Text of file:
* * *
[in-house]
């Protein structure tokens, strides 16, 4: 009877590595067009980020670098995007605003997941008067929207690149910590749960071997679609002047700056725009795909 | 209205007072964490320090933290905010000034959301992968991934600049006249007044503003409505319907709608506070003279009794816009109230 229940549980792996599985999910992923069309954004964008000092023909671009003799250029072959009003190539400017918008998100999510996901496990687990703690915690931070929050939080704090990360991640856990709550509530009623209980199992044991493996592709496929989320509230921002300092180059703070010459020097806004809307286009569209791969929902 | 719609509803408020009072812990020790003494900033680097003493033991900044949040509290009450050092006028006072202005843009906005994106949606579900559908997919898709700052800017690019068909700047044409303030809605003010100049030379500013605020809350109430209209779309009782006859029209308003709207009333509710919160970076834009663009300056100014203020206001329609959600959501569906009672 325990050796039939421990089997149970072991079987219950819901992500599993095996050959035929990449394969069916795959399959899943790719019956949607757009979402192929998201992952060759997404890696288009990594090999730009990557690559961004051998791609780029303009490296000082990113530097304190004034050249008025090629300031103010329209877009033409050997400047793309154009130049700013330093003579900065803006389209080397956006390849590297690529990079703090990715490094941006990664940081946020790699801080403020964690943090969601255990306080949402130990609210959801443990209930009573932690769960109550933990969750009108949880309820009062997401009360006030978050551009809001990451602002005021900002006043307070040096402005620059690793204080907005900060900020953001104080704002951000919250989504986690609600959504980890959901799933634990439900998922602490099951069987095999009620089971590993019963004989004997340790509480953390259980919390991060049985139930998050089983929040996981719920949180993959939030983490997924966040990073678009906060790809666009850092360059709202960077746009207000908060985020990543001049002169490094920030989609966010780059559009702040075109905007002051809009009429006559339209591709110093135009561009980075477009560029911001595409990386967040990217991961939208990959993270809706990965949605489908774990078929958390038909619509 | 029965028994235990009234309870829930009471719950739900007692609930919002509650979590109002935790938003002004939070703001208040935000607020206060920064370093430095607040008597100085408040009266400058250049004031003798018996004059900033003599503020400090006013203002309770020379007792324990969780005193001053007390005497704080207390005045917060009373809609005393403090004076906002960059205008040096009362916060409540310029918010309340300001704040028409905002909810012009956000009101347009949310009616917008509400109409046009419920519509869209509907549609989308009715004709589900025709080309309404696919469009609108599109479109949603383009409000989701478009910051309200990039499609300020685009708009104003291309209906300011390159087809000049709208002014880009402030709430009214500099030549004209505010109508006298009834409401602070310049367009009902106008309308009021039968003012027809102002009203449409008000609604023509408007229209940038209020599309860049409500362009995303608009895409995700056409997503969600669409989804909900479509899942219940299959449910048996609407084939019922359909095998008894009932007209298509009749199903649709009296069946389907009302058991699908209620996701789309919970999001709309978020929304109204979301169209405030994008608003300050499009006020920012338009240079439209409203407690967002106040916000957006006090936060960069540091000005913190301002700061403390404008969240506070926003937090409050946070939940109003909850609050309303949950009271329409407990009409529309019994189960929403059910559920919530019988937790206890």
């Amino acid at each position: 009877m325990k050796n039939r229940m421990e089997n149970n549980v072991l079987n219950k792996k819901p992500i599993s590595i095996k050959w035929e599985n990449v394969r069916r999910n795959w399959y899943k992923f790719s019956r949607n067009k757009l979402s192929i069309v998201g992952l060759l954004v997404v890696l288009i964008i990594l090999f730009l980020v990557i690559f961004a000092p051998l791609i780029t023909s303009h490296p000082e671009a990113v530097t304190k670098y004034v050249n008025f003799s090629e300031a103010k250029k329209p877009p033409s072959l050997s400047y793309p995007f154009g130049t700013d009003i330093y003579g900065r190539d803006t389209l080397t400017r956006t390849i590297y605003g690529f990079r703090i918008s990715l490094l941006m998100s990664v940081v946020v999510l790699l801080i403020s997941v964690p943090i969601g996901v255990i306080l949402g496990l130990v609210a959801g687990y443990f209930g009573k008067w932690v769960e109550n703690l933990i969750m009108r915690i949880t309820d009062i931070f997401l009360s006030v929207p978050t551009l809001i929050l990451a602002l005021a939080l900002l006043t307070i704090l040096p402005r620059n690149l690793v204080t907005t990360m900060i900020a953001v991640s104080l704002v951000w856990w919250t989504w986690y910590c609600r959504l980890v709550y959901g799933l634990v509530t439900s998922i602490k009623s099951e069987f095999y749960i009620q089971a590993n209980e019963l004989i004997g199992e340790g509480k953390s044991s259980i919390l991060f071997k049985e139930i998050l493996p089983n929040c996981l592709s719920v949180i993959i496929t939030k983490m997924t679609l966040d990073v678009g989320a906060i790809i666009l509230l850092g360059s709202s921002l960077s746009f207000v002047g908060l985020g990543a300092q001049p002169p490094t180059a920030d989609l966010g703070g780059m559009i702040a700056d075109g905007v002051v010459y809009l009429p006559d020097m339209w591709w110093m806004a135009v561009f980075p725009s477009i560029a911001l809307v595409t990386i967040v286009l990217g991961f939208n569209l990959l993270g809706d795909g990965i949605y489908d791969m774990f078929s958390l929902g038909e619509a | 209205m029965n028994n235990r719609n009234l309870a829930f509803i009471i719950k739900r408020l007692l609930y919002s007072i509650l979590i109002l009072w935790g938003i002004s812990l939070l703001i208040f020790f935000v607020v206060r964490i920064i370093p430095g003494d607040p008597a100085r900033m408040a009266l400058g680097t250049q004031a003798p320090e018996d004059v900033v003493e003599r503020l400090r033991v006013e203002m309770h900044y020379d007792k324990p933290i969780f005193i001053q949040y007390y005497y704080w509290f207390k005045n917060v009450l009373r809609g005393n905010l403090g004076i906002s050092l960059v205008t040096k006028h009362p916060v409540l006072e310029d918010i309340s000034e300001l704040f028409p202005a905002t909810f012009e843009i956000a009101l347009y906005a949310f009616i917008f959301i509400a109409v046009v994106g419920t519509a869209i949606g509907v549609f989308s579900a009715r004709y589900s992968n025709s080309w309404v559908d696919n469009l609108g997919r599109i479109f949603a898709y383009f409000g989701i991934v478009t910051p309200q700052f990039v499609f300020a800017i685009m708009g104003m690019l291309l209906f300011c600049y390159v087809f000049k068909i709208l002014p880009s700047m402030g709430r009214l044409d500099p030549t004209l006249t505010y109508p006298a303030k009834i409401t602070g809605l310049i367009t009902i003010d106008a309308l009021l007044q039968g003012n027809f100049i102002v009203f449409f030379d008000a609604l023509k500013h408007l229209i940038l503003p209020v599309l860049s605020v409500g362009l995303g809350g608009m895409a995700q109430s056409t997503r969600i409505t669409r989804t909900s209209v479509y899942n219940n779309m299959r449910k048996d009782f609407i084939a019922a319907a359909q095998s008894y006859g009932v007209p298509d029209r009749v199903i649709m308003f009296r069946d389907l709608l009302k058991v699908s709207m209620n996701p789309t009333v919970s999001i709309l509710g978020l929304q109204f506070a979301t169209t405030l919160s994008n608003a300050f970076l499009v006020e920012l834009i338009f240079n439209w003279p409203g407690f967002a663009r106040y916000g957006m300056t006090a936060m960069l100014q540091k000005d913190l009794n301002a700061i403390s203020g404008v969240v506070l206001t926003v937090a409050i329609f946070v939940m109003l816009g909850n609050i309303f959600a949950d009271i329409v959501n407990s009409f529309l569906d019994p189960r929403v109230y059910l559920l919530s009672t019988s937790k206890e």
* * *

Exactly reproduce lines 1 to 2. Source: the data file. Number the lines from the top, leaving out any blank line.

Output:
[in-house]
């Protein structure tokens, strides 16, 4: 009877590595067009980020670098995007605003997941008067929207690149910590749960071997679609002047700056725009795909 | 209205007072964490320090933290905010000034959301992968991934600049006249007044503003409505319907709608506070003279009794816009109230 229940549980792996599985999910992923069309954004964008000092023909671009003799250029072959009003190539400017918008998100999510996901496990687990703690915690931070929050939080704090990360991640856990709550509530009623209980199992044991493996592709496929989320509230921002300092180059703070010459020097806004809307286009569209791969929902 | 719609509803408020009072812990020790003494900033680097003493033991900044949040509290009450050092006028006072202005843009906005994106949606579900559908997919898709700052800017690019068909700047044409303030809605003010100049030379500013605020809350109430209209779309009782006859029209308003709207009333509710919160970076834009663009300056100014203020206001329609959600959501569906009672 325990050796039939421990089997149970072991079987219950819901992500599993095996050959035929990449394969069916795959399959899943790719019956949607757009979402192929998201992952060759997404890696288009990594090999730009990557690559961004051998791609780029303009490296000082990113530097304190004034050249008025090629300031103010329209877009033409050997400047793309154009130049700013330093003579900065803006389209080397956006390849590297690529990079703090990715490094941006990664940081946020790699801080403020964690943090969601255990306080949402130990609210959801443990209930009573932690769960109550933990969750009108949880309820009062997401009360006030978050551009809001990451602002005021900002006043307070040096402005620059690793204080907005900060900020953001104080704002951000919250989504986690609600959504980890959901799933634990439900998922602490099951069987095999009620089971590993019963004989004997340790509480953390259980919390991060049985139930998050089983929040996981719920949180993959939030983490997924966040990073678009906060790809666009850092360059709202960077746009207000908060985020990543001049002169490094920030989609966010780059559009702040075109905007002051809009009429006559339209591709110093135009561009980075477009560029911001595409990386967040990217991961939208990959993270809706990965949605489908774990078929958390038909619509 | 029965028994235990009234309870829930009471719950739900007692609930919002509650979590109002935790938003002004939070703001208040935000607020206060920064370093430095607040008597100085408040009266400058250049004031003798018996004059900033003599503020400090006013203002309770020379007792324990969780005193001053007390005497704080207390005045917060009373809609005393403090004076906002960059205008040096009362916060409540310029918010309340300001704040028409905002909810012009956000009101347009949310009616917008509400109409046009419920519509869209509907549609989308009715004709589900025709080309309404696919469009609108599109479109949603383009409000989701478009910051309200990039499609300020685009708009104003291309209906300011390159087809000049709208002014880009402030709430009214500099030549004209505010109508006298009834409401602070310049367009009902106008309308009021039968003012027809102002009203449409008000609604023509408007229209940038209020599309860049409500362009995303608009895409995700056409997503969600669409989804909900479509899942219940299959449910048996609407084939019922359909095998008894009932007209298509009749199903649709009296069946389907009302058991699908209620996701789309919970999001709309978020929304109204979301169209405030994008608003300050499009006020920012338009240079439209409203407690967002106040916000957006006090936060960069540091000005913190301002700061403390404008969240506070926003937090409050946070939940109003909850609050309303949950009271329409407990009409529309019994189960929403059910559920919530019988937790206890």